1222, by Anne Holt

1222 has a great premise: a train crashes in the Norwegian mountains, survivors trekking through a blizzard to the nearest shelter, an isolated hotel which is slowly becoming immersed in the worst weather to hit Norway in decades. The temperature drops: a murderer is on the loose. As high concept thriller ideas go, this has Hollywood gold written all over it. But it’s a well trodden path; and this one is formulaic, unsympathetic and hard to engage with.

An ex-detective, Hanne Wilhelmsen is on the train, visiting a doctor for medical tests, after a bullet has left her disabled and unable to walk. Her skills as a detective are hinted at, though these, sadly, are never actually demonstrated.

It quickly becomes apparent that this is an open homage to Agatha Christie’s And Then There Were None. I wasn’t a fan of that book , see my review here, and 50 pages in, it was obvious how Anne Holt’s book was going to unfold.

Holt fails to ramp up the tension, bizarrely spending significant portions of the book with the main characters eating, Hanne being vague and moody and the narrative constantly interrupted by the ramblings of a dwarf doctor. There is little detection, beyond Hanne writing a few names on a piece of paper, screwing it up and frowning. This quickly wears thin.

Red herrings are a necessity in crime thrillers, but in this novel you can see them coming a long way down the track. The snow and the weather are described in exciting language, but the characterisation is limited and you really don’t care what happens to this assortment of lightly-sketched characters.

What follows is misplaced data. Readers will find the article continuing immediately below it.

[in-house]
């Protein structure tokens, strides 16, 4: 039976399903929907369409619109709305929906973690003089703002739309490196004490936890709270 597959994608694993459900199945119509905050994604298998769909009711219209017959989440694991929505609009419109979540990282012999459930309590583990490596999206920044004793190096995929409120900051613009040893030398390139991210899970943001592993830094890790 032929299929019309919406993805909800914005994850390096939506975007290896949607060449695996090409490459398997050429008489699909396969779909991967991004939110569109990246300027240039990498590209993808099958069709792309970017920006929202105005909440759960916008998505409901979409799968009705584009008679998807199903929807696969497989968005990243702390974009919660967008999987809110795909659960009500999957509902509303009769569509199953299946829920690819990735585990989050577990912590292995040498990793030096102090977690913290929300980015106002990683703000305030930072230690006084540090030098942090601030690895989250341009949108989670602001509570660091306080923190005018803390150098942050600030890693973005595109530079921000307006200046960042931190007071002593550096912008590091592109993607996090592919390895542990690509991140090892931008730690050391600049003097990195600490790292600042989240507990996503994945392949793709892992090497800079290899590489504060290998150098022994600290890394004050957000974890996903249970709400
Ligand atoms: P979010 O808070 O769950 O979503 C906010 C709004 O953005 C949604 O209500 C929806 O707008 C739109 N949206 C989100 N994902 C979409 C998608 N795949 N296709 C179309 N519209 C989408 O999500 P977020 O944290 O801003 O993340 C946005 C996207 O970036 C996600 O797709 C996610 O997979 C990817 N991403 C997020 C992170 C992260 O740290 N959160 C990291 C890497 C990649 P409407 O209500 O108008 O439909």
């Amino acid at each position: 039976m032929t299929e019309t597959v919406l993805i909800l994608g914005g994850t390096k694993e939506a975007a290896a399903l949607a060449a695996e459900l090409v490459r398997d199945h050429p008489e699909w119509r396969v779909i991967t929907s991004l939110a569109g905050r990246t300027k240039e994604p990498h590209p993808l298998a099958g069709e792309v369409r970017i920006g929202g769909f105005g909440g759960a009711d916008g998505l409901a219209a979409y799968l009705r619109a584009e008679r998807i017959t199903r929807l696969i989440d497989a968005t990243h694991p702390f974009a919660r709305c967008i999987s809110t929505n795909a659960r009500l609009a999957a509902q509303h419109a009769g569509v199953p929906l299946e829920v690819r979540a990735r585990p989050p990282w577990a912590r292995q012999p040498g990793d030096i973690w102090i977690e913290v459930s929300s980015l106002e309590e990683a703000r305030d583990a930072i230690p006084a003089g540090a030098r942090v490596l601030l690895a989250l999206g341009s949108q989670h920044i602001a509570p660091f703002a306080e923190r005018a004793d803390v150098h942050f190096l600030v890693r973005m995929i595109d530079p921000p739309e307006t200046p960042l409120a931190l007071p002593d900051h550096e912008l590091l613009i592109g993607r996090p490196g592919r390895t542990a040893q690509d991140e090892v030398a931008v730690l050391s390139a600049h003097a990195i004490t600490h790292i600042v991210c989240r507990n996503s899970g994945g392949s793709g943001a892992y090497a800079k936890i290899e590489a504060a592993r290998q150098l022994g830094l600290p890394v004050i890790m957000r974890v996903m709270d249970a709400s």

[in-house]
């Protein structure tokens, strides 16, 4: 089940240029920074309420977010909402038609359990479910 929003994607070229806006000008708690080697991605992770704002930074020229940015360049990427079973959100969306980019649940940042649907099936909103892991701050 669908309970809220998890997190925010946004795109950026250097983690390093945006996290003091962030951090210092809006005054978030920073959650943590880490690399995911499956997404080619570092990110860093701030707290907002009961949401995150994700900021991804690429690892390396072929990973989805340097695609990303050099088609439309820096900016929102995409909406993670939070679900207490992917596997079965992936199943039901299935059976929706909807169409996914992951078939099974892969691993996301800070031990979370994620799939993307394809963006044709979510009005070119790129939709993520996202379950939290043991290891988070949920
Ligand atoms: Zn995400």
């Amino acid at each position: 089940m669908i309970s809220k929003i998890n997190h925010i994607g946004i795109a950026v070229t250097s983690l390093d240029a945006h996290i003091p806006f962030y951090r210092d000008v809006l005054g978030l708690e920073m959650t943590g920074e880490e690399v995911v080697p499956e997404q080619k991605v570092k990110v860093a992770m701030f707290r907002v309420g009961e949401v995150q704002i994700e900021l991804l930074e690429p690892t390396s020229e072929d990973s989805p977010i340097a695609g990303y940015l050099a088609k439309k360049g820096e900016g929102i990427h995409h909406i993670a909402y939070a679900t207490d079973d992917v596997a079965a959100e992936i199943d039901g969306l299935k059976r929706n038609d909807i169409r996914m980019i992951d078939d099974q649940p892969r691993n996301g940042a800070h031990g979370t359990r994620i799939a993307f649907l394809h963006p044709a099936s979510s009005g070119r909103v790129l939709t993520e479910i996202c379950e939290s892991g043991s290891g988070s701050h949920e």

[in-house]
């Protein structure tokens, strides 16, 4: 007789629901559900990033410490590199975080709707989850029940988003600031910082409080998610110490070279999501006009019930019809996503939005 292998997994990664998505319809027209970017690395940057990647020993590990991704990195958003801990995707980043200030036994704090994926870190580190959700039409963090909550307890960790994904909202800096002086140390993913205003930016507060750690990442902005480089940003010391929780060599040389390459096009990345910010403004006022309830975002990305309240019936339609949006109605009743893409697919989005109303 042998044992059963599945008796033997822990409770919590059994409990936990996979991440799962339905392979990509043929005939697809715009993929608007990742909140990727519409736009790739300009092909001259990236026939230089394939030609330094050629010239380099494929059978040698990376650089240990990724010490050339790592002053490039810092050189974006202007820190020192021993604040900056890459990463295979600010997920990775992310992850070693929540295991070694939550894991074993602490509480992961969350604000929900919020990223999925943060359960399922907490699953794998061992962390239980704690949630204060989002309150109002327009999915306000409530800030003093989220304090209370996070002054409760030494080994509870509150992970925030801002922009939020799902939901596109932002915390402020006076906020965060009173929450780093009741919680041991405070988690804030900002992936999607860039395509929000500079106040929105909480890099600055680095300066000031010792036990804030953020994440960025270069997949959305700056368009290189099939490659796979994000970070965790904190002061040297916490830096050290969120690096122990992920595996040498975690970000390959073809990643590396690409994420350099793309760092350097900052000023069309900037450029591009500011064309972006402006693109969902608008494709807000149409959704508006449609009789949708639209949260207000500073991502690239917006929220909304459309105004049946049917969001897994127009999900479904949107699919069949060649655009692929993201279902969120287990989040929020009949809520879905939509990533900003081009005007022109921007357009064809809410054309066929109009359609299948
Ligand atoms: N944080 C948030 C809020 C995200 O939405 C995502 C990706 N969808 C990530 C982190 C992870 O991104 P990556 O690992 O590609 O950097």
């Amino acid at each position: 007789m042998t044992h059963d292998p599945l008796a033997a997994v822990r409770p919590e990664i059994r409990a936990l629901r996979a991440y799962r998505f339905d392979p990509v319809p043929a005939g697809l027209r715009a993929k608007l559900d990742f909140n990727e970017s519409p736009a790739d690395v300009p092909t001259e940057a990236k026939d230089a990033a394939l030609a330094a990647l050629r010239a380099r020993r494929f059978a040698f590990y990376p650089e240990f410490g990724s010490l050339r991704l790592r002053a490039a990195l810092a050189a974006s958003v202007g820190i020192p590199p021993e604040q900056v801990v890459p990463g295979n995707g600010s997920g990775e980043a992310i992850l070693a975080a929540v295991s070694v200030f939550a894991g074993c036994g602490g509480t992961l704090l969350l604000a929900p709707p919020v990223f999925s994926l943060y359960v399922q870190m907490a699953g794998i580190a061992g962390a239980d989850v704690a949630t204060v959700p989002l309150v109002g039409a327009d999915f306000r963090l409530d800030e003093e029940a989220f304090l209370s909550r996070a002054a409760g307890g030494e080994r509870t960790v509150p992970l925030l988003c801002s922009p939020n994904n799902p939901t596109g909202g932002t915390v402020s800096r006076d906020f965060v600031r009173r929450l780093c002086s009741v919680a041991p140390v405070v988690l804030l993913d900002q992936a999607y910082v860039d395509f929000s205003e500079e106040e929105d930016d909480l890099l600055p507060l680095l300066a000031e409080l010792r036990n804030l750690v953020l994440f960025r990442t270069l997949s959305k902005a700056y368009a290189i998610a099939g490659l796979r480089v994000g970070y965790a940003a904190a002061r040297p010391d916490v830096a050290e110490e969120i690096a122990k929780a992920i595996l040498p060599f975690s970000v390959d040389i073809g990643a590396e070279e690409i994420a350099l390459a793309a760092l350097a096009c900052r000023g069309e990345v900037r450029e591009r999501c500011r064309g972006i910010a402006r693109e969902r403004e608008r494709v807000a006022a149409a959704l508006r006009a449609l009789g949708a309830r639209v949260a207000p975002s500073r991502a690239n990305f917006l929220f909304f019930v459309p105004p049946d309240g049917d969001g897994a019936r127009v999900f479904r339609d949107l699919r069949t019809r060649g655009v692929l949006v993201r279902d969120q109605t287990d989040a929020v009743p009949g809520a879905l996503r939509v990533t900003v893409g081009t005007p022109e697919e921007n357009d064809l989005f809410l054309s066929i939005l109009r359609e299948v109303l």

This novel is one of many by Anne Holt that follows Hanne Wilehelmsen’s police detective, though this is the first one translated for UK. This perhaps explains the lack of back story, the underdeveloped lead character, the lack of explanation for her behaviour. Perhaps this is something the publishers should have thought about; it’s all very well giving someone a novel to read, but with so much assumed knowledge, perhaps they should have translated these in the right order.

Rarely is there tension or dread in the novel, so in that sense, it references Agatha Christie well. I’d have liked to see the detective in peril, but it never happens. Aside from running out of good food, and waiting two days to be ‘rescued’ from their comfortable hotel, there is little to worry about.

The murders feel like minor incidents. You are simply informed that someone is dead (gosh, another one), with little build up or suspense and the reveal is disappointingly reminiscent of Murder She Wrote.

No suspense, no great characters to root for and an uninspired series of murders– pretty tragic for a crime thriller.


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